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Published by the American Society of Agricultural and Biological Engineers, St. Joseph, Michigan

Citation:  Paper number  701P0904,  . (doi: 10.13031/2013.17368)
Authors:   C. M. Ouellet-Plamondon, J. Brisson and Y. Comeau
Keywords:   Subsurface flow wetland, Macrophytes, Belowground biomass, Cold climate, Aquaculture effluent treatment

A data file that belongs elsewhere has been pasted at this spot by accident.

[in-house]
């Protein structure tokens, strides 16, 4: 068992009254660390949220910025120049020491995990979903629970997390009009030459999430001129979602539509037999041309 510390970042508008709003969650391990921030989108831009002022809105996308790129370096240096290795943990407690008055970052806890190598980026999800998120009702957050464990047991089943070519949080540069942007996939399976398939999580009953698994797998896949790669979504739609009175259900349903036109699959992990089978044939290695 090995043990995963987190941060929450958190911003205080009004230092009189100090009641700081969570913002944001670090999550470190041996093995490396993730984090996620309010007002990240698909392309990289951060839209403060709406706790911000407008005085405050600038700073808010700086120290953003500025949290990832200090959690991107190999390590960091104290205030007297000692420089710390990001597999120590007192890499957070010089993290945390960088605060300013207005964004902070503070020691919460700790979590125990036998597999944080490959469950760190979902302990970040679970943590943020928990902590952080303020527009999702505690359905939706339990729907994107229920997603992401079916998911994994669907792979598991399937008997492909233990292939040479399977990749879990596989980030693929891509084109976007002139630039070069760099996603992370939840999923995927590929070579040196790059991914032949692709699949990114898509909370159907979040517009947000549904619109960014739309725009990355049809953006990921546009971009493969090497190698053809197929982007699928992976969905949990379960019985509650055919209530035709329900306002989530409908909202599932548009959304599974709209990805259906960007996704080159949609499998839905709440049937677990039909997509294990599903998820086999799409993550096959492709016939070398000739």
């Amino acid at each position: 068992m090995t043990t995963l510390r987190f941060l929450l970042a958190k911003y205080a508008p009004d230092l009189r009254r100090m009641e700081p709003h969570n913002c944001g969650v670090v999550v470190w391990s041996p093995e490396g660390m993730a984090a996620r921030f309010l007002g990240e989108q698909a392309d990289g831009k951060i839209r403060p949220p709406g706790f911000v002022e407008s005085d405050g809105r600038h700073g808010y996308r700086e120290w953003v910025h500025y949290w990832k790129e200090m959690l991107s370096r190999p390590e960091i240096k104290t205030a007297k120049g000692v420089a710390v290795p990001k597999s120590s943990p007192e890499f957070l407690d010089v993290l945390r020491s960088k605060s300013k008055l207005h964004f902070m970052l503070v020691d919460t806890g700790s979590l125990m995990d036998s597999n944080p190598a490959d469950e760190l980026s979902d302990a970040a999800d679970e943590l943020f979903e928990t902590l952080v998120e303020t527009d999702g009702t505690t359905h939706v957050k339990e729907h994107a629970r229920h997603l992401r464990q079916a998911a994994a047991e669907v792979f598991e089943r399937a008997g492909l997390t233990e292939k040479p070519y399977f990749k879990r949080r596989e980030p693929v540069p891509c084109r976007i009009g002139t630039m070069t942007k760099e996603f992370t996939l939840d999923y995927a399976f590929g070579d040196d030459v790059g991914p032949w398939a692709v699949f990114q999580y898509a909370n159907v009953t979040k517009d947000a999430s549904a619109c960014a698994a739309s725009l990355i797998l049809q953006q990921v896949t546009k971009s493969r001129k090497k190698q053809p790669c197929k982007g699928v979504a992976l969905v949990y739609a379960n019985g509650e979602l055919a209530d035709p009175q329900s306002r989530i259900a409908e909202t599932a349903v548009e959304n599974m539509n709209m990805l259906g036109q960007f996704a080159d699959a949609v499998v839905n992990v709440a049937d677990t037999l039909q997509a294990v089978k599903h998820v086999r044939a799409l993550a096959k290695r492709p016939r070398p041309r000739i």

Horizontal subsurface flow constructed wetlands (HSSCW) allows organic matter and nitrogen removal of fish farm effluent prior to streams discharge. The effect of macrophyte species on HSSCW efficiency was tested in ten units in a greenhouse experiment, in summer and winter. Eight units were individually planted with Phragmites australis, Typha angustifolia, Phalaris arundinacea and Calamagrostis canadensis (two units per species) and the remaining two units were left unplanted. The units were fed with a reconstituted effluent made from trout farm sludge. The sludge was diluted to obtain an average of 15 g COD/m2/d, 3 g BOD5/m2/d, 6 g TSS/m2/d, 0.50 g N/m2/d, 0.15 gP/m2/d and a resulting hydraulic loading of 3 cm/m2/d. Water quality was analysed in summer 2002 and winter 2003 for COD, BOD, TSS, TNK, NH4+, NO2- + NO3-, TP and o-PO4. Planted units were at least 5% more efficient in pollutant removal than unplanted units in summer and at least 10% in winter. The increase in removal efficiency for planted units was small, mainly because of the low loading conditions of the fish farm effluent. TKN (96% in summer and 88% in winter) and COD (96% in summer) removal were more efficient for Phragmites and Typha, the two species with large rhizomes. Phalaris was more efficient than the others with COD and BOD removal at 95% in winter. Calamagrostis was the least efficient species, with the largest difference being for winter nutrient removal. It was also the species with the lowest belowground: aboveground biomass ratio, around 0.25 compared to above 2 for Typha. Units planted with macrophytes with large belowground biomass showed less seasonal variability.

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